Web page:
Tornado Survivors Answer Questions On How They Reacted To Severe Weather Threat. The Birmingham News conducted the poll and shares some of the eye-opening results: "HOOVER, Alabama --- A group of about 200 tornado survivors clicked their answers Tuesday night on how they reacted to tornado threats, and some of the answers were eye-opening.
- Click -- 71 percent said they owned a NOAA weather radio on April 27.
- Click -- 67 percent on April 27 had a tornado safety plan and followed it.
- Click -- 51 percent took immediate protective action upon hearing the warnings.
Raw Video: Flooding Shuts Down Bangkok Airport. Video courtesy of AP and YouTube: "Advancing floodwaters in Thailand shut down commercial flights Tuesday at Bangkok's second airport, spilling across a complex housing the country's flood relief headquarters."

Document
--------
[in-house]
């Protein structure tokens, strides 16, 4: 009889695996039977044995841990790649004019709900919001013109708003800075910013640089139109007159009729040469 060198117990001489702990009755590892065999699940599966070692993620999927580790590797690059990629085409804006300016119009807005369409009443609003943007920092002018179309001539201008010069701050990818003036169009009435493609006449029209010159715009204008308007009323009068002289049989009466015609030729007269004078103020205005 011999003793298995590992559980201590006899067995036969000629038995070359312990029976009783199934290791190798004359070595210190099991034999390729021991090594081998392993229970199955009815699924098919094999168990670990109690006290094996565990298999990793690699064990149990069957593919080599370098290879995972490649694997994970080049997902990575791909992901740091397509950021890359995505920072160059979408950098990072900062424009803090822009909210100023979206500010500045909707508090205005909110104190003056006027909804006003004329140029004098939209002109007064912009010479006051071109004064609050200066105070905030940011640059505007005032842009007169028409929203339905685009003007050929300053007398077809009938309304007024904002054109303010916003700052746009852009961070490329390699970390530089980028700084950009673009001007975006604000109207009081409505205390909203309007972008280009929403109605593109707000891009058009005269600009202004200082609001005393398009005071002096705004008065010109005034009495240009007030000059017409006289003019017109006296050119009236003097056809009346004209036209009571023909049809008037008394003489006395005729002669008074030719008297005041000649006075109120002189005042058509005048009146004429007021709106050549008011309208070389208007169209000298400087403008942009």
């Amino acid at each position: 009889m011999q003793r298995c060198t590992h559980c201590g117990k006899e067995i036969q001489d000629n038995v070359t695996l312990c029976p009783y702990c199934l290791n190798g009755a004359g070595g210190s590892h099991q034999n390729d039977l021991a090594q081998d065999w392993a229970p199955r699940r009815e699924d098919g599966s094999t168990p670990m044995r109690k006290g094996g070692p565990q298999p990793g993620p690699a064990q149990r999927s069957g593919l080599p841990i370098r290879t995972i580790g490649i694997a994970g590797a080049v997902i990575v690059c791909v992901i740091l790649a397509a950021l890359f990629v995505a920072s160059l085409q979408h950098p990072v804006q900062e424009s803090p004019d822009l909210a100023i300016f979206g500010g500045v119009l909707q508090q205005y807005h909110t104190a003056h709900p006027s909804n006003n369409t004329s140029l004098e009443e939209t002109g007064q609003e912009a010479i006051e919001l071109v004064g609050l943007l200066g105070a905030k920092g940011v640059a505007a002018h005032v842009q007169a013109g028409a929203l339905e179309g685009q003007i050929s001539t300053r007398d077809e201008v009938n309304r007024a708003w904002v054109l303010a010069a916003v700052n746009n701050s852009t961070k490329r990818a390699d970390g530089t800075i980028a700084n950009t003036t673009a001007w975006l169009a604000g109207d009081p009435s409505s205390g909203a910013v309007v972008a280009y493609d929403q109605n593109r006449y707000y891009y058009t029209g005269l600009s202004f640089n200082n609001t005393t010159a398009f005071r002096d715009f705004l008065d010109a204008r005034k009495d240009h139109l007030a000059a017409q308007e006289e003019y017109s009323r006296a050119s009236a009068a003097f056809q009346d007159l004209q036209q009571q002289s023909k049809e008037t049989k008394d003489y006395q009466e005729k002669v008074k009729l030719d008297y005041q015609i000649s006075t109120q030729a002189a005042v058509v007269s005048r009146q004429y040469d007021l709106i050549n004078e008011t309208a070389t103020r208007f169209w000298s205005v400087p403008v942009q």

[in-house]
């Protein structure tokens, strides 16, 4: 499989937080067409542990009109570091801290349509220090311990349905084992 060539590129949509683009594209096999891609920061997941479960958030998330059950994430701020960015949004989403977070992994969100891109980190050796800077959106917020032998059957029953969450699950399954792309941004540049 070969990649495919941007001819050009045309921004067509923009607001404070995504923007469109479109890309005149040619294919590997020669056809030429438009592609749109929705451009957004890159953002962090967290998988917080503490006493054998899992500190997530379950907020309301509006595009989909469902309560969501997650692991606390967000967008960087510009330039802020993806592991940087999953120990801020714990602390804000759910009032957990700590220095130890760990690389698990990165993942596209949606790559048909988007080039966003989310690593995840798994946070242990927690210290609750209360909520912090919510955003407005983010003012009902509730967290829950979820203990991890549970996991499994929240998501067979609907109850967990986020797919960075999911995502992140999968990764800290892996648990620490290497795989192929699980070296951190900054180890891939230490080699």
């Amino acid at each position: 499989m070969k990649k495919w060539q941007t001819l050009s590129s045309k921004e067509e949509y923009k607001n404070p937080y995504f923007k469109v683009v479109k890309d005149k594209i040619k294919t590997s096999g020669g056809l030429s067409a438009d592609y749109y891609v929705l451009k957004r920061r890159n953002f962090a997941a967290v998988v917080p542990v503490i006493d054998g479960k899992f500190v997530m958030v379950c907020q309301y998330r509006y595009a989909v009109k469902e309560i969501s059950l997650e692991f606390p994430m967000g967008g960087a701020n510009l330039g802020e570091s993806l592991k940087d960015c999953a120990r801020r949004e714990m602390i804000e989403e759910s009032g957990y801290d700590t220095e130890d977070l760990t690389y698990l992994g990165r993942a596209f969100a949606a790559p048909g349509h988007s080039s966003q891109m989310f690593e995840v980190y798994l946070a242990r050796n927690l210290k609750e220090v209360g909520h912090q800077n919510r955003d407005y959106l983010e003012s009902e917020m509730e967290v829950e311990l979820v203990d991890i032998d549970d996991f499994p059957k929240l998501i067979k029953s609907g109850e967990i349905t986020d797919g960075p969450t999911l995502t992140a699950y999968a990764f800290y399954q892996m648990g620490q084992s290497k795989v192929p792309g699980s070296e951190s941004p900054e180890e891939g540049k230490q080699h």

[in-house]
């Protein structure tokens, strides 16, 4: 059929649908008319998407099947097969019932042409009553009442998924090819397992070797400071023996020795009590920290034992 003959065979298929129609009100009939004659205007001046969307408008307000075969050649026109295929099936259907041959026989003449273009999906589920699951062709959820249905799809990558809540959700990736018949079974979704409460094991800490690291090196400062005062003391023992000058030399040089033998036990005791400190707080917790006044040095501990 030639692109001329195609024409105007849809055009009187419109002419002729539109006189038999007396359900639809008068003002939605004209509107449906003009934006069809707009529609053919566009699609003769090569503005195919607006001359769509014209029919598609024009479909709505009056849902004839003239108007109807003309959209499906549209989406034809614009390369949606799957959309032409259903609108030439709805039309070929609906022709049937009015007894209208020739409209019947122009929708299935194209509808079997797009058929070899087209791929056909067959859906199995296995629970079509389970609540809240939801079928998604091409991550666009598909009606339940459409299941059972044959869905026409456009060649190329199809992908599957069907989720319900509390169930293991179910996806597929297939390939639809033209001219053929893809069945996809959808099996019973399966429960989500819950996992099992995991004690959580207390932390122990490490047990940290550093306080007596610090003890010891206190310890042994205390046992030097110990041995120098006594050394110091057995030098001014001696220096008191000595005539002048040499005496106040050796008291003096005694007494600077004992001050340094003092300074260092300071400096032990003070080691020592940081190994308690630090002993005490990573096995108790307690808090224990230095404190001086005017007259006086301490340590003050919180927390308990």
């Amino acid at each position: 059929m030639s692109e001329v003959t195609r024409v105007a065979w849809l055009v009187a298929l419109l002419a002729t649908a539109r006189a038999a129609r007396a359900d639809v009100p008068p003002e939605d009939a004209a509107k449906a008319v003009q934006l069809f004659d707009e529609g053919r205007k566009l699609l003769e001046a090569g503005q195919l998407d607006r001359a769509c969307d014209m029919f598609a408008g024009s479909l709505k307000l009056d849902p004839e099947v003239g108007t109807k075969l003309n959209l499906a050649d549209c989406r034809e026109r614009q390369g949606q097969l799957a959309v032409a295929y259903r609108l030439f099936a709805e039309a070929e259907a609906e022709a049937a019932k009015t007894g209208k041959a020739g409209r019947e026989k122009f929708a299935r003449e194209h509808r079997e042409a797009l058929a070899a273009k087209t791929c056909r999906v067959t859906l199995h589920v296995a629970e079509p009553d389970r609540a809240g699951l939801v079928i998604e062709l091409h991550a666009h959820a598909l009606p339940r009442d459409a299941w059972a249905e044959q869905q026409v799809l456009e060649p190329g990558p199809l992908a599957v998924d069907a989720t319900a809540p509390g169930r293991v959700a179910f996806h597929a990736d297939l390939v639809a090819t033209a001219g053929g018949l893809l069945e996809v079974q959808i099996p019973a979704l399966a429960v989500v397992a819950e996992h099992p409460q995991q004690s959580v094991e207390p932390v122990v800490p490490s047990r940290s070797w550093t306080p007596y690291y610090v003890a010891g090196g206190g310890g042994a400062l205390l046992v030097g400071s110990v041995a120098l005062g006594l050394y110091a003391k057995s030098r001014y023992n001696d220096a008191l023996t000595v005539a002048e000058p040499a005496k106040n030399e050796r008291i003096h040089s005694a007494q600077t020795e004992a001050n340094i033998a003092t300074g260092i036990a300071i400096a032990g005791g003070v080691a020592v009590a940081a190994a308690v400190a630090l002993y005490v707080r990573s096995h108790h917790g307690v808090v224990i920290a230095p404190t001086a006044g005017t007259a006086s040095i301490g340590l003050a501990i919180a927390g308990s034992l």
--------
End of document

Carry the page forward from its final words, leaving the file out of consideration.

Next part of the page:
Farmers Almanac: Right As Rain Or 3 Dollar Bill? Discovery News tackles a sensitive subject: the perceived accuracy of the Farmer's Almanac. Interesting to look at, but how accurate is it? "For nigh on to two centuries, Americans have taken a gander at farmer's almanacs for auguries about the weather. Millions of readers think they are the bee's knees but atmospheric scientists scoff at the ability of olde-tyme formulas to prognosticate the weather. "Based on my own analysis, and that of others, the monthly mean forecasts published by the 'Old Farmer's Almanac' (OFA) lack value," Nick Bond, of the National Oceanic and Atmospheric Administration and Washington's State Climatologist, told Discovery News. The "Farmers' Almanac" and the "Old Farmer's Almanac" are in competition with each other, but also face stiff competition from meteorologists with millions of dollars worth of satellites, radar dishes and other new-fangled contraptions. The "Farmers' Almanac" has weathered these scientific advances with stalwart faith in the founder's formula. "The formula we use dates back to 1818. It is a mathematical and astronomical formula that takes sunspot activity, tidal action of the moon and position of the planets into consideration. The complete formula is known only by our weather prognosticator -- Caleb Weatherbee," said Sandi Duncan, managing editor of the "Farmers' Almanac."